When creating a corporate training program today, we can no longer just dump a pile of manuals on the learner. If members of Gen Z entering the workforce are known to hate micromanaging managers, we need to use technology to help guide them by designing instructional workflows, not just providing stacks of readings.
Content and Experience
Many of us are used to thinking about training programs in a content-first way. If there is a training problem, the first question you might ask yourself is “what can a learner read or watch that will address this problem?” From there we might create content until we’ve built up a sizable library of materials to address our many documented problems. But does this help a new employee who is just learning the ropes?
In addition to producing lots of content, we need to think in terms of workflows. By workflows, I mean planning the experiences that make up your training program; whether it’s a new employee, a new role, or a change of operations.
Documenting and Designing Instructional Workflows
The series of experiences that make up a training program should flow together smoothly in the most logical way. Likewise, the knowledge learned (or assessed) should match the medium used to teach. We want to optimize synchronous training time (time spent with an instructor) vs asynchronous (time spent learning alone) and get the best of both worlds.
Documenting your workflow is the important first step. Draw a flowchart that describes each of the learner’s steps. Here are a few ideas on how to structure your flow chart to capture the critical aspects of your design.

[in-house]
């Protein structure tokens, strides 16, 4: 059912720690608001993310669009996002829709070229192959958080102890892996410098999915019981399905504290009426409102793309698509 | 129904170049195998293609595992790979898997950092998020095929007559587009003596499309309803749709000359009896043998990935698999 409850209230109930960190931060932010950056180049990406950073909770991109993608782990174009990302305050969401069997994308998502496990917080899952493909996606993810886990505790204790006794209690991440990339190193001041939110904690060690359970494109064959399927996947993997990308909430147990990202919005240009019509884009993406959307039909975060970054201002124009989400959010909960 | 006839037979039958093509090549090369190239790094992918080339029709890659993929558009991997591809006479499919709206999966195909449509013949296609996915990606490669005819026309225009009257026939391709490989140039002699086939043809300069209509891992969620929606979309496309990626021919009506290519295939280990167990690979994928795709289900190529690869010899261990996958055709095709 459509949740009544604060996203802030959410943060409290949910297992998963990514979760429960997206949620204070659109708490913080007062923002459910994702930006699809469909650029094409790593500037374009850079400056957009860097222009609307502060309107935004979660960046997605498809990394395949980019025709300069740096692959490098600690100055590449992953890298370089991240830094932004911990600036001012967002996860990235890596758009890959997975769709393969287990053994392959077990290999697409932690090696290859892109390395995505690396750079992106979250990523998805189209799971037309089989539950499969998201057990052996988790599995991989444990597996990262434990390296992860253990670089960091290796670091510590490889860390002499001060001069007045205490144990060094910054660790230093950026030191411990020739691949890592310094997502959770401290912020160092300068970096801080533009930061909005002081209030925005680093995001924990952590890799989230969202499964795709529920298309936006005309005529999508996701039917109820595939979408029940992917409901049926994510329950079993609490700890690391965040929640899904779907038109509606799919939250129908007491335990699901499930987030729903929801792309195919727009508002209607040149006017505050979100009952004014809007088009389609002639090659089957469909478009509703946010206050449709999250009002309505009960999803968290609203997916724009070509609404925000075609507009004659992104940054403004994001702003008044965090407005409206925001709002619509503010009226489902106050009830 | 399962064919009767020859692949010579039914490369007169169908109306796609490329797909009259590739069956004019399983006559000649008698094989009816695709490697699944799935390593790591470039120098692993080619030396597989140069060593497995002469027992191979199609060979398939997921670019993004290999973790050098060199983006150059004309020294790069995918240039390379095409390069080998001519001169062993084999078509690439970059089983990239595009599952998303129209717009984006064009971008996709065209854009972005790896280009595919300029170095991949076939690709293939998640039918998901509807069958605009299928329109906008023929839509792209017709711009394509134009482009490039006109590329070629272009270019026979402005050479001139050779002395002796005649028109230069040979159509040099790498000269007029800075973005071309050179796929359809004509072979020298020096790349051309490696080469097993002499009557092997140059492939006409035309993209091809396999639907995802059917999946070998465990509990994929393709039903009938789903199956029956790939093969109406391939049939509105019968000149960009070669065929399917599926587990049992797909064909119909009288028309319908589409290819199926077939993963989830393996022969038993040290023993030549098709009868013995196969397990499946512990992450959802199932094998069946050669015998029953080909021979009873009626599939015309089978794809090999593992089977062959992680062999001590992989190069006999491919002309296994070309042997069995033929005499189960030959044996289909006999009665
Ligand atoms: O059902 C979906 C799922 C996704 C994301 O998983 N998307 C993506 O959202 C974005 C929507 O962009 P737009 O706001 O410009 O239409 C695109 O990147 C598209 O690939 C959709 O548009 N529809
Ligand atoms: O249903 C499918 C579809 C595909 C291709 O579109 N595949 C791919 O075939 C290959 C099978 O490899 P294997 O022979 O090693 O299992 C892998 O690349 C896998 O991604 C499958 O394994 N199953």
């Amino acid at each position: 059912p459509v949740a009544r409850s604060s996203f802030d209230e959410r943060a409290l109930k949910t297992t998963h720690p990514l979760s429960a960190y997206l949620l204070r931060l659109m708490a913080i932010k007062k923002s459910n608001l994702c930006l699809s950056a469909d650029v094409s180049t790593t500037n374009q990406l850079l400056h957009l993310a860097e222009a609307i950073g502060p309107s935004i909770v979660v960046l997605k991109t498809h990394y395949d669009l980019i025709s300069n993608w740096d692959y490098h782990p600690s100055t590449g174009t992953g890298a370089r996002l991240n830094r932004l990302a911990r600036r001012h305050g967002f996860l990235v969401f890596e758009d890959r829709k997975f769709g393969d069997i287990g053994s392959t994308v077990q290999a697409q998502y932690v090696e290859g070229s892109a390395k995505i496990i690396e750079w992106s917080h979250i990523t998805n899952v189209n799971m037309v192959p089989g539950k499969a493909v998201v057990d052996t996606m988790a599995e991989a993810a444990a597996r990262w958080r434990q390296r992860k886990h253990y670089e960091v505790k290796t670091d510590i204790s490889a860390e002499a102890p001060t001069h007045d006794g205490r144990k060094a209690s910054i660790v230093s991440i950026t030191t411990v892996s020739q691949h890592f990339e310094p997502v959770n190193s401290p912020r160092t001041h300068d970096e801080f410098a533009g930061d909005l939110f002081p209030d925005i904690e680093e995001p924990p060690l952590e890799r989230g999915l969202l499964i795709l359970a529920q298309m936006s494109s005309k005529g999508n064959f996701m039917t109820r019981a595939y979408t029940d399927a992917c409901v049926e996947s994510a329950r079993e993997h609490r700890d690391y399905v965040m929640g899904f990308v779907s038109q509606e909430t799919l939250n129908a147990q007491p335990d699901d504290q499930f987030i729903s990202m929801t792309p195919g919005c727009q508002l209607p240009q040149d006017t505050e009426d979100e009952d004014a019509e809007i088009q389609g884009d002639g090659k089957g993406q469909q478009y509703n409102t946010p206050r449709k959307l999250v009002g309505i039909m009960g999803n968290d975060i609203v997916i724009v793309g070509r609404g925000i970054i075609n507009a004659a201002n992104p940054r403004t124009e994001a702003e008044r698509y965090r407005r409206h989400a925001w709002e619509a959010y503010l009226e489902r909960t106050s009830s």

- Learning content: This is the media or activity learners must experience such as e-learning modules or instructor-led training.
- Interactions: an interaction often is needed to be able to say the required training was completed. This might mean passing an automated test, signing a form, or having an instructor mark a submission.
- Conditions: these conditions must be met before the learner can move on to the next step. Some examples of conditions might include: completing prerequisites, having a manager schedule the next learning content, or waiting for time released content.
A Quick Example
When using the pieces above to create a flow chart, we can indicate the experience that the learner in a particular role will go through.
In this example, learners must complete the orientation e-learning prerequisite before they can move on. As a part of the compliance training, we’ll collect their e-signatures. Next, they must schedule an on-site training with their manager. 1 week later, we’ll assign them product knowledge training.
By laying our plan out as a workflow, we can see when key tasks should be done and know who is responsible for moving the process forward. We can also step back and check that our learning goals are being met by our design.
After a workflow has been implemented, we want to be able to track learners as they progress through it. Ideally, tracking completions and conditions is integrated into your LMS but simple tools (such as a spreadsheet) can help. Documenting and tracking workflows also helps you analyze the effectiveness of your training program and make improvements.
Thinking in terms of training workflows helps us lay out the path learners should take, identify areas of complexity, and discover ways to improve the program. It’s only after you have a well-planned workflow that you should start putting pen to paper. As learners demand more self-paced and guided training programs, instructional designers are going to have to adapt our approaches and tools to create solutions that work.